Why Is My ZZ Plant Turning Yellow

Although ZZ plants are probably the best indoor plants for beginners because they require little maintenance and can thrive in a variety of environments, if they are neglected or given poor care, their leaves may eventually turn yellow.

The main cause of yellowing leaves in ZZ plants is overwatering, which results in root rot. Yellowing leaves can, however, also be a sign of underwatering and, less frequently, of temperature, light, fertilization, etc.

Why Are My ZZ Plant’s Leaves Turning Yellow?

ZZ Plant

Overexposure To Direct Sunlight

To grow happily and healthily, ZZ plants prefer low-to-moderate light. They are ideal indoor plants for dim environments due to their low light requirements. The burning and yellowing of leaves could result from exposing them to the sweltering sun.

Here’s how to diagnose if the yellow leaves are caused by overexposure to sunlight:

  1. Examine the leaves for sunburn spots

2. Transfer the plant to a dimly lit location. Cover the window with blinds or sheer curtains to prevent direct sunlight if it’s next to an east-facing window.

3. If it’s an outdoor ZZ, move it under a structure that provides shade, such as your patio or a tree.

Insufficient Light

ZZ plants don’t require a lot of light; they thrive away from windows. But they still require SOME light.

The leaves will begin to drop and turn yellow if your plant doesn’t receive enough light. Older leaves near the plant’s base are particularly susceptible to this.

Putting your plant in a brighter area of the room will help. It’ll be a lot happier.

Salt Burn From Overfertilization

Yellow leaves can result from nutrient imbalances brought on by under-fertilizing or overfertilizing your ZZ plant. During the plant’s growing season (between April and August), it is necessary to feed it once a month with a diluted water-soluble fertilizer.

Overfertilization is when you apply fertilizer more than once per month. Burns can be easily caused by too much salt.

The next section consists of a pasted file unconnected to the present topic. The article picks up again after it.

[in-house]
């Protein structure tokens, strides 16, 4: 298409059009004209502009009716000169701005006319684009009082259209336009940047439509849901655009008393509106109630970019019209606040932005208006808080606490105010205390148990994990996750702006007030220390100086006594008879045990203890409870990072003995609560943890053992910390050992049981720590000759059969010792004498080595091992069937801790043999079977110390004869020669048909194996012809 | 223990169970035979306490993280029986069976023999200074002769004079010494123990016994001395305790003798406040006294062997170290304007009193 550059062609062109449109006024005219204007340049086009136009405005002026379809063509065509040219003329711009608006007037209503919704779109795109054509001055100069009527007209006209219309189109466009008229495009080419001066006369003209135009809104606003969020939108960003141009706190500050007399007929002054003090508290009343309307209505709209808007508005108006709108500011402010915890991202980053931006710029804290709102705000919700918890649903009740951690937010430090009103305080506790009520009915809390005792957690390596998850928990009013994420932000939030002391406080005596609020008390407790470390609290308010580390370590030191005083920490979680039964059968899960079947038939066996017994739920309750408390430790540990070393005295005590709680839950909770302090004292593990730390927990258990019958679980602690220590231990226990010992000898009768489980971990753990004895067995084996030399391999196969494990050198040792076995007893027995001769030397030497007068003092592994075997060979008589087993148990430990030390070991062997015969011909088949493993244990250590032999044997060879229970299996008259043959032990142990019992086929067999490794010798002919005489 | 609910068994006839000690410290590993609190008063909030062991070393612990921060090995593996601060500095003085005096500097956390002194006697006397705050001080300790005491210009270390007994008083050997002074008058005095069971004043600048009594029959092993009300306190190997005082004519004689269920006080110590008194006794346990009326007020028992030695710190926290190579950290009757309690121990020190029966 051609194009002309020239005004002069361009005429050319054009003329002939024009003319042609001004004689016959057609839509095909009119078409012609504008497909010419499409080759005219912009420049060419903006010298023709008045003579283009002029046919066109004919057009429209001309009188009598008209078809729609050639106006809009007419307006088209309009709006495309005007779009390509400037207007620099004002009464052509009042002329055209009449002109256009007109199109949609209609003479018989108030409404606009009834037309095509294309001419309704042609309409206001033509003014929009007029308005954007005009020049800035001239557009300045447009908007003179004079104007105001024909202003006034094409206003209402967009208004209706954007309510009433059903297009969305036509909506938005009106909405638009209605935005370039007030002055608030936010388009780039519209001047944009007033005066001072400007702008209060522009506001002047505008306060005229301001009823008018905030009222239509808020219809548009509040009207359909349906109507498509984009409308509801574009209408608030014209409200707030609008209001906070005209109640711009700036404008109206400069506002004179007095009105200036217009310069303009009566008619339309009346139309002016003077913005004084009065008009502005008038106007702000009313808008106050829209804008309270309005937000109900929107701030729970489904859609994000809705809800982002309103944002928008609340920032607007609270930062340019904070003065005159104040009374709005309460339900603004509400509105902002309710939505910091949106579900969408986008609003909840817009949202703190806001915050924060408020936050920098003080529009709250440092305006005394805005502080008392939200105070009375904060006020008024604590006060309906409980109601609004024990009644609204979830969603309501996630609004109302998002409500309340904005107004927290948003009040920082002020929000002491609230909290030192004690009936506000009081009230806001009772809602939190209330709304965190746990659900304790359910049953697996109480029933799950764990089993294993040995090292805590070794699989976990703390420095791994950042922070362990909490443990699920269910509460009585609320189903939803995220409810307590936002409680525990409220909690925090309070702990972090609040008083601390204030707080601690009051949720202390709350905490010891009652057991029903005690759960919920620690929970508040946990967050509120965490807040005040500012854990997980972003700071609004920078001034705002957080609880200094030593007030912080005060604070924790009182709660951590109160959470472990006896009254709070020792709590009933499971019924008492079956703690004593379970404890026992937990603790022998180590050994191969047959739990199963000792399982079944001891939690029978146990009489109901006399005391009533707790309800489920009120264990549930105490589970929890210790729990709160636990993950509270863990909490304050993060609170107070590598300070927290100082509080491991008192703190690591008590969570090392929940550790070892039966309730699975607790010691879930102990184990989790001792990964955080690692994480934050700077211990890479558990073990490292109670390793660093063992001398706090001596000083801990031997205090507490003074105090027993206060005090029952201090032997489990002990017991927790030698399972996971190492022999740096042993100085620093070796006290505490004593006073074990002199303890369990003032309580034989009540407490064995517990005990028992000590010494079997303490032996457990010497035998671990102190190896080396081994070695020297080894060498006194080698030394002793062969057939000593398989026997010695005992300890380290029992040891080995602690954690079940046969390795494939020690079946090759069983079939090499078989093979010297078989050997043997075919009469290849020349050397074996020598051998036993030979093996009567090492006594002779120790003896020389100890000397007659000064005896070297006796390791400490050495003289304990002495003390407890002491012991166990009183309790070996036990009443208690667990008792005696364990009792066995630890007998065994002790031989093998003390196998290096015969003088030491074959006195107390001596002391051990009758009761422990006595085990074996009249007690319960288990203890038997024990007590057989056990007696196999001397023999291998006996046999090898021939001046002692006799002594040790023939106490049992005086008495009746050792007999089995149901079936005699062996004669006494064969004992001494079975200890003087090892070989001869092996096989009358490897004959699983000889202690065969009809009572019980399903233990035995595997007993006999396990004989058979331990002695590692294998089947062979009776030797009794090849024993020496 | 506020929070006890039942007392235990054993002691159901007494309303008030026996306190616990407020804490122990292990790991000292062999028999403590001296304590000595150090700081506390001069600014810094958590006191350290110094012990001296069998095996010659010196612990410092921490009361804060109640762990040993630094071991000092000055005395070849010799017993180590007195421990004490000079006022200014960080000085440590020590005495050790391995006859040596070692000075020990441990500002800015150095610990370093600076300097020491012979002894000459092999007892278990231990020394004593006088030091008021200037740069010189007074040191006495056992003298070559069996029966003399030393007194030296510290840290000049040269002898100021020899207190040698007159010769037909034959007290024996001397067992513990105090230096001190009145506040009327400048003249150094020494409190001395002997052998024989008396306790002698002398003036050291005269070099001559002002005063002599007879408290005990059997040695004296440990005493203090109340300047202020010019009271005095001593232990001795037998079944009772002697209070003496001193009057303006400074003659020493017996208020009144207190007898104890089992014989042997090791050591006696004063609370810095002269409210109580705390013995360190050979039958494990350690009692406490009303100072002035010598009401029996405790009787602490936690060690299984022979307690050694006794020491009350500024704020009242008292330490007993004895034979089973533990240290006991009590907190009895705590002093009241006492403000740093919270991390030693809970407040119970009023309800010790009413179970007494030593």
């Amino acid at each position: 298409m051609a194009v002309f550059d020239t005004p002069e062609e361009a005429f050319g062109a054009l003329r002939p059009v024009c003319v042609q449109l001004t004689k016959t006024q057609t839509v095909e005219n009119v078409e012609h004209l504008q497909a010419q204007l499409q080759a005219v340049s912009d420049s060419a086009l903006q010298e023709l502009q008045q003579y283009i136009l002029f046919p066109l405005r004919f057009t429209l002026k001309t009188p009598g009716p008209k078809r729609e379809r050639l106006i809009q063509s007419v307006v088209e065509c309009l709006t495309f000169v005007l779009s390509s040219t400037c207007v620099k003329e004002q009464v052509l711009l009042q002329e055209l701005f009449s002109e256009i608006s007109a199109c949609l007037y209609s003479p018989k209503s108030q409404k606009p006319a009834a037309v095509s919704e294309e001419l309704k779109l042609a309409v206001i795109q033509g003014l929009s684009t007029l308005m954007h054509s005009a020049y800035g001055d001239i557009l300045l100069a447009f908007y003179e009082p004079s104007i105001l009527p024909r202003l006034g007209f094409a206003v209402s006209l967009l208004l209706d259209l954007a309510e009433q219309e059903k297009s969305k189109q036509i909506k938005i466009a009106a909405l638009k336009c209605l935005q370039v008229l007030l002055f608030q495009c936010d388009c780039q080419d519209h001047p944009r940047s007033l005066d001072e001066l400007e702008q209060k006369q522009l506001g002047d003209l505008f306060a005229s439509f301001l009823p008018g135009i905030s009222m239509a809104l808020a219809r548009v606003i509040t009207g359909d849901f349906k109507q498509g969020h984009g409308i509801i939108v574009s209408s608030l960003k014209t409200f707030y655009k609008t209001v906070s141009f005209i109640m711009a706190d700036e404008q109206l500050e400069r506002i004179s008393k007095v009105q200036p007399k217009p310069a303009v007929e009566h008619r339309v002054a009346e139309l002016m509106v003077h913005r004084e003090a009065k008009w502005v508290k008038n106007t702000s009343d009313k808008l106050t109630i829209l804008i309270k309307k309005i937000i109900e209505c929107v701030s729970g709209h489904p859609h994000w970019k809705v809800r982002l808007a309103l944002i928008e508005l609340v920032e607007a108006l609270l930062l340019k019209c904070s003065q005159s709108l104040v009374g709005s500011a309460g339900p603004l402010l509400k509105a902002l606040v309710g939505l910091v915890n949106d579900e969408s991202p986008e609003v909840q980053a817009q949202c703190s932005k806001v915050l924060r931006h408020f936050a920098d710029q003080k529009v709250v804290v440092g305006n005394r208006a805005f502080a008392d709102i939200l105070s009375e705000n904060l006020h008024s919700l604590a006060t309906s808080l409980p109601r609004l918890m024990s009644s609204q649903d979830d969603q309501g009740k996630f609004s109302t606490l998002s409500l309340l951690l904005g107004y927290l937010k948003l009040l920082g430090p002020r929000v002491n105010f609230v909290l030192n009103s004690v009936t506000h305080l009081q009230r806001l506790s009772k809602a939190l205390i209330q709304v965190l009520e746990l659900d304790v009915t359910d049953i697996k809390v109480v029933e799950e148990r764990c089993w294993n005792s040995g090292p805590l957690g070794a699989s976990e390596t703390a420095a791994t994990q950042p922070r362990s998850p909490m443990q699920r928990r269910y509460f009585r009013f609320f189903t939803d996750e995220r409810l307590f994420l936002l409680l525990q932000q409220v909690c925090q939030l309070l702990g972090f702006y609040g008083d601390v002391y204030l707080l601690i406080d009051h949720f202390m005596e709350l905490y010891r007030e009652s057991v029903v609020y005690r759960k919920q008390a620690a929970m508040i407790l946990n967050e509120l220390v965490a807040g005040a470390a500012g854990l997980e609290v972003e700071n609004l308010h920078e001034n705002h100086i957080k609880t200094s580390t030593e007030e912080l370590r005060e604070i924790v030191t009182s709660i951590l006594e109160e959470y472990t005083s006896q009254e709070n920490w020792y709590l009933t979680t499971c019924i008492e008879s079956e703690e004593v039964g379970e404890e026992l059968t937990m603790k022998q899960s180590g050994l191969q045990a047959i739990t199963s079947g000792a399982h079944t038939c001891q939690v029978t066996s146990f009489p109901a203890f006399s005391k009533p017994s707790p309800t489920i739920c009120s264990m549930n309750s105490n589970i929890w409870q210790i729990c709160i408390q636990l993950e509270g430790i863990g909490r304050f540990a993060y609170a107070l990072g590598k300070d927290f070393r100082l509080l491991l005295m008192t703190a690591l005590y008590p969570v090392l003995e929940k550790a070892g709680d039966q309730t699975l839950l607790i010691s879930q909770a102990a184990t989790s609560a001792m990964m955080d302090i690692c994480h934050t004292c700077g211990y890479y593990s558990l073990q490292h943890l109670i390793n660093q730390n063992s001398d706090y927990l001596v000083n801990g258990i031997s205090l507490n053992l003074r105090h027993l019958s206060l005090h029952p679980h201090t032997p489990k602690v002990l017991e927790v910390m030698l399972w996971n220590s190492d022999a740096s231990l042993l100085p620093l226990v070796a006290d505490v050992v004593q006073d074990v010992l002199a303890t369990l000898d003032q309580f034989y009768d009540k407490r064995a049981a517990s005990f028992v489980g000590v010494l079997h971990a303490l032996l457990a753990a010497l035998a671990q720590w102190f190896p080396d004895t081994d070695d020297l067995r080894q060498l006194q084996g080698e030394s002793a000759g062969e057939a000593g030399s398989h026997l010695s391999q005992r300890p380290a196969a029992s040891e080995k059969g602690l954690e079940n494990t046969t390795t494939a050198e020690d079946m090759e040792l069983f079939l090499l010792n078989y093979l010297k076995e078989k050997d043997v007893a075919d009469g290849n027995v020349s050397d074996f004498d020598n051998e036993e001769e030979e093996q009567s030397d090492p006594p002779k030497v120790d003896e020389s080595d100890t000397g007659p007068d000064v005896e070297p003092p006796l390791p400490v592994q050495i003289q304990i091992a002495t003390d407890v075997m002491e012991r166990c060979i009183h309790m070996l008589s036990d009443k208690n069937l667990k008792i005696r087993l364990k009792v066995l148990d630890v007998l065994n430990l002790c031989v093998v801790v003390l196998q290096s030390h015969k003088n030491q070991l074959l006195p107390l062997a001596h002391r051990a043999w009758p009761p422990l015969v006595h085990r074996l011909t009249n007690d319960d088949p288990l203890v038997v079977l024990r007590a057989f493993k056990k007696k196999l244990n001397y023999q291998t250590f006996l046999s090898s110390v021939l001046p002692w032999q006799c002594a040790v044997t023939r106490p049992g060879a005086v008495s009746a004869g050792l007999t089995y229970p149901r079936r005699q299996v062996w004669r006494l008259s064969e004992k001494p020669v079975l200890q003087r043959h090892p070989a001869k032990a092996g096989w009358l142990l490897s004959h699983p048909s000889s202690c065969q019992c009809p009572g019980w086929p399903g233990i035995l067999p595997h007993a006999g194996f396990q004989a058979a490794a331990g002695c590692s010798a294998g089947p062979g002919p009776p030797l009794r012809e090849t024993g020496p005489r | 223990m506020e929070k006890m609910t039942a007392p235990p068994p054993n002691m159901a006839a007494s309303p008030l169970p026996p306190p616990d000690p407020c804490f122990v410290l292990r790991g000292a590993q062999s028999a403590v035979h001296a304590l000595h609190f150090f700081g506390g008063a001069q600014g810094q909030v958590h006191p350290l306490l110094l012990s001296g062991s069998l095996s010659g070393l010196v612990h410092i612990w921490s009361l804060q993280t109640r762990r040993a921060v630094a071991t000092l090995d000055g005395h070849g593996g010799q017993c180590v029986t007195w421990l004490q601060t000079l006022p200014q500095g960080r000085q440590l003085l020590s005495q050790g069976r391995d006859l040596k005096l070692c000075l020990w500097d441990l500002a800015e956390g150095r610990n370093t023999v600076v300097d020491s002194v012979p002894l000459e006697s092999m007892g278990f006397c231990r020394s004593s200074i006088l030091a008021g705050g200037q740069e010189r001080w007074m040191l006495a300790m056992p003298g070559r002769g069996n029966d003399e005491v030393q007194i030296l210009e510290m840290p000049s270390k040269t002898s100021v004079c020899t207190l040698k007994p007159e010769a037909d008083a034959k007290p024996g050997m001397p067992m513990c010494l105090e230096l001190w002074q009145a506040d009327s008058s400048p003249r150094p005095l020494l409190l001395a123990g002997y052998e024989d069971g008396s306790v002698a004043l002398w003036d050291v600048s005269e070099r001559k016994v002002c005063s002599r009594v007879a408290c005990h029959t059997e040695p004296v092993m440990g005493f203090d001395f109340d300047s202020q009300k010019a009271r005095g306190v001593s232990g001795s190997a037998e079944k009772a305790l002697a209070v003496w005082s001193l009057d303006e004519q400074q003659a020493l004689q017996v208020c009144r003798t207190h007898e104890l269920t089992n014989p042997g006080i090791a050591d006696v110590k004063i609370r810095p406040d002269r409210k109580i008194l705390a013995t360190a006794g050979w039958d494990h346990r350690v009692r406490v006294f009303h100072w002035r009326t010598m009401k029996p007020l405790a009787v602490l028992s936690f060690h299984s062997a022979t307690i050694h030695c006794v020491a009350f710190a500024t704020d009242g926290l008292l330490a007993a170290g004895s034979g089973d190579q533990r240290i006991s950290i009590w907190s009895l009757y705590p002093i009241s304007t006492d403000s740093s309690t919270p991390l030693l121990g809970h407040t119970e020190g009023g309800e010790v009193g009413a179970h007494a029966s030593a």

When you fertilize a plant insufficiently, you may only do so once a year or not at all. However, ZZ plants can endure in nutrient-poor soils. The nutrient shortage is unlikely, even if you haven’t used fertilizer.

However, when it does, it might result in yellow foliage.

ZZ Plant (2)

Pest Infestation

Insect infestations are more likely to affect ZZ Plants that are weak or stressed. Spider mites and other insects that feed on plant sap can dehydrate your plant. Leaflets and fronds start to yellow, which is a problem that shows up quickly. In an indoor environment, scale, mealybugs, and spider mites are frequently present. These tiny pests multiply and spread throughout leaves, fronds, and crevices if they are not eradicated quickly. In particular, if your ZZ is already unwell due to nutrient deficiency or improper soil moisture, the insects’ piercing mouths exhaust your plant and hasten to yellow.


Inadequate watering is the main reason why the ZZ plant leaves yellow.

One of the most frequent reasons for the yellowing of the ZZ plant’s leaves is overwatering. Before rewatering, you must give the soil a little time to dry out. Typically, you should water no more frequently than twice a month. You run the risk of developing root rot if your soil is perpetually moist or damp.

Your plant is probably in a pot that is too big for it or the soil isn’t draining well if, after two weeks of watering, the soil is still wet or damp. Consider moving your plants into a smaller pot.

Carefully remove your ZZ plant from the pot and look at the roots if you notice that many of the leaves are yellowing and the stalks are drooping.

Root rot should be simple to identify because the roots will be mushy, darker, and possibly smell bad. Dig up the surrounding soil and remove any damaged roots. You can keep the soil around healthy roots if the damage is limited to a small area.

If the root system is too severely damaged, dig up the soil, scrub the roots, and then replant your ZZ plant. If the harm was not too severe, it ought to recover.